• cavalier973||

    Jesus was clearly in favor of property rights; in the parables He told, the landowner was the good guy and the rabble who conspired to steal the landowner's property were eventually thrown into hell.

    The parables of the talents and the pounds puts "financial speculation" in a positive light; the guy who doesn't engage in financial speculation gets thrown into hell.

    His parable of the workers in the marketplace is interesting, too; a rich guy goes to the Ancient Near East's equivalent of the temp agency several times during the day to hire workers. He contracts with each set of workers separately, and they all agree to the same wage--a penny for the day's work. The guys who were hired in the morning started complaining that they had to work the whole day for a penny, while the guys hired at the end of the day got the same amount for only a couple of hours' work. The rich guy (who represents God in the parable) is basically like, "Dudes, you agreed to this wage, and besides, it's my money, so shut up!"

    Even the celebrated case of Jesus telling the Rich Young Ruler to "sell everything he had, and give to the poor" is followed up with "and you shall have treasure in heaven." Jesus wasn't telling the RYR to be altruistic; he was telling him to make a wise investment!

    No, I'm afraid that when Francis walks through the pearly gates, he will be surprised that everyone who sees him automatically does a facepalm.

  • death2eternal||

    If you read the Evangelii Gaudium closely, you can see that he is not attacking free markets. He is, instead, calling for personal responsibility. The media, like usual, is twisting and contorting the Pope's remarks to create controversy.

  • Michael Price||

    I read it, and he's not just calling for "personal responsibility" he's specifically blaming "ideologies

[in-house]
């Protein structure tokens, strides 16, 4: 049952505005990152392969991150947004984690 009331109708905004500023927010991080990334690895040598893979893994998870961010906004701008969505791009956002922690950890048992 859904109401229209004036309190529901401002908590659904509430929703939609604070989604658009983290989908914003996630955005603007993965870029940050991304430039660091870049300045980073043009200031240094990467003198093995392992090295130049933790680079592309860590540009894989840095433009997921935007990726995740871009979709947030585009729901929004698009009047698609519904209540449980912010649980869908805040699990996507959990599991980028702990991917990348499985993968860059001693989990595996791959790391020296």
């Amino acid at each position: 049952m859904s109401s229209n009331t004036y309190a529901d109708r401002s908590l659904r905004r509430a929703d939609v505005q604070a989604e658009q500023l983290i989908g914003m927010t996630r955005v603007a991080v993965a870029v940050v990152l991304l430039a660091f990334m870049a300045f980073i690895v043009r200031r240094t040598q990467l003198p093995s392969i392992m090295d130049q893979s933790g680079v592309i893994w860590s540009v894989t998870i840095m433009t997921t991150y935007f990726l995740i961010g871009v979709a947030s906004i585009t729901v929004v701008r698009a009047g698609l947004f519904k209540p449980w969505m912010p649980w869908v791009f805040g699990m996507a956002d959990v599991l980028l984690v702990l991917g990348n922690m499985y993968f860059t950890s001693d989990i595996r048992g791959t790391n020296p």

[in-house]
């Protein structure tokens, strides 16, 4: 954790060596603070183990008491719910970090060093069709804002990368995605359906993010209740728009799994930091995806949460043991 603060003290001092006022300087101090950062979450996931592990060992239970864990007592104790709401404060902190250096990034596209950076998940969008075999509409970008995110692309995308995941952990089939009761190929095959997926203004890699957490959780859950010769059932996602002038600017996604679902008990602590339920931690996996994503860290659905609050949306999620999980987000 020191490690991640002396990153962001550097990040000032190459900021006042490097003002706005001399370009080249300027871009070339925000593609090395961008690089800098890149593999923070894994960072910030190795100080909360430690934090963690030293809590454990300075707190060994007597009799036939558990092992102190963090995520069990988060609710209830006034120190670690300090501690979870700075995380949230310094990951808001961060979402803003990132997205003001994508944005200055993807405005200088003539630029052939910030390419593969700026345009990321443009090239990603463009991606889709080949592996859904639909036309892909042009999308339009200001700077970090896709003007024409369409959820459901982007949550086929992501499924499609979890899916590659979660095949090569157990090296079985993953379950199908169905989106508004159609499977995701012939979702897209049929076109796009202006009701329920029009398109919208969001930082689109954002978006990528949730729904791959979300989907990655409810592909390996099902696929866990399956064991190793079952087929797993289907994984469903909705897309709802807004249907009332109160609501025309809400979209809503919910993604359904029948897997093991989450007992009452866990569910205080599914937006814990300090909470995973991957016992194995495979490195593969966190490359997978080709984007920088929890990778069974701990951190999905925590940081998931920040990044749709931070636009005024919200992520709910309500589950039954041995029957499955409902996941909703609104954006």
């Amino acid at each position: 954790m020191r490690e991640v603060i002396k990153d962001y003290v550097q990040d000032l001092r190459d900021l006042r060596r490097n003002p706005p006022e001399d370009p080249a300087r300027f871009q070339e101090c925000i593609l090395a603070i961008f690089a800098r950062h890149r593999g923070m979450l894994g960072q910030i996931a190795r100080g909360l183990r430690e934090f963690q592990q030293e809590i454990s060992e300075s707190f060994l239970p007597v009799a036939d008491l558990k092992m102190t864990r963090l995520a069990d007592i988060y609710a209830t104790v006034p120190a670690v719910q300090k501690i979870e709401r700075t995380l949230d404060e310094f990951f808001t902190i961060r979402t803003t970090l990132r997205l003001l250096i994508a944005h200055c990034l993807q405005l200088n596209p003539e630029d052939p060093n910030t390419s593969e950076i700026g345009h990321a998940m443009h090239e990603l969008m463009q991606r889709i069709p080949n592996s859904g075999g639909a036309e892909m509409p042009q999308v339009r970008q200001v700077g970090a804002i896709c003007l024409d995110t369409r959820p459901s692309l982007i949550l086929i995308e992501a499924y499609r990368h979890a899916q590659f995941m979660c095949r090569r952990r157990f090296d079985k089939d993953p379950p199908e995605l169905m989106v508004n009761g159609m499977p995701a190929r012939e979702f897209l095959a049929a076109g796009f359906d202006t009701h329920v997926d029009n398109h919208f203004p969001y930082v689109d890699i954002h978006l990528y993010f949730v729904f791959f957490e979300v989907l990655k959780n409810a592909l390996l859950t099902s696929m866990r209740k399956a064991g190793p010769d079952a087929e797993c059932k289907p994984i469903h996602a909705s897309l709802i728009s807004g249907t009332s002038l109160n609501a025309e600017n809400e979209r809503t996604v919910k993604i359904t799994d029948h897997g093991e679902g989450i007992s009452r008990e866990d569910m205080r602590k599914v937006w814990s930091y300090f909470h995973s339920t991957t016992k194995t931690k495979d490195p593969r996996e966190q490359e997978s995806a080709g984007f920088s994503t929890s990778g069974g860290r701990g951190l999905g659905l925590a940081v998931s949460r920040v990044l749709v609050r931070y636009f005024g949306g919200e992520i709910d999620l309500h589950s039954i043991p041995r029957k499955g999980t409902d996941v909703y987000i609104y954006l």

which defend the absolute autonomy of
    the marketplace and financial speculation.". Which ideologues haven't been near any significant power since 2007, and arguably not since 1913.

  • Michael Price||

    I read it, and he's not just calling for "personal responsibility" he's specifically blaming "ideologies
    which defend the absolute autonomy of
    the marketplace and financial speculation.". Which ideologues haven't been near any significant power since 2007, and arguably not since 1913.

  • John C. Randolph||

    Apparently, Frankie the Pope doesn't understand that the crushing burden of debt in Argentina is due to its GOVERNMENT borrowing money and spending it on shit they didn't need, like bribes for apparatchiki and gold-plated nose pickers for the Jefes.

    This is not the fault of the free market, it's the fault of the criminal regimes that ran up the tab.

    That being said, the banks who lent the thugs that money should collect it from the thugs themselves and nobody else. Not the Argentine taxpayers, not the US taxpayers, not the poor suckers holding dollars or pesos.

    -jcr

  • parkerbce586||

    my neighbor's mother makes 63 BUCKS every hour on the laptop. She has been out of work for 7 months but last month her pay check was 15302 BUCKSjust working on the laptop for a few hours. Learn More Here
    ===========================
    http://www.fb49.com
    ===========================

  • Cloudbuster||

    I pretty much tune out anytime anyone uses the phrase "social justice." To me that's a reliable indicator that the person has nothing useful to say.

  • Jackand Ace||

    "...that the pope was 'not primarily interested in spreading truth, but rather in exciting popular passions.' And, indeed, Pope Francis’ exhortation was meant to excite at least the passion of Catholics, to whom it was addressed. As such, his economic naiveté is born of optimism."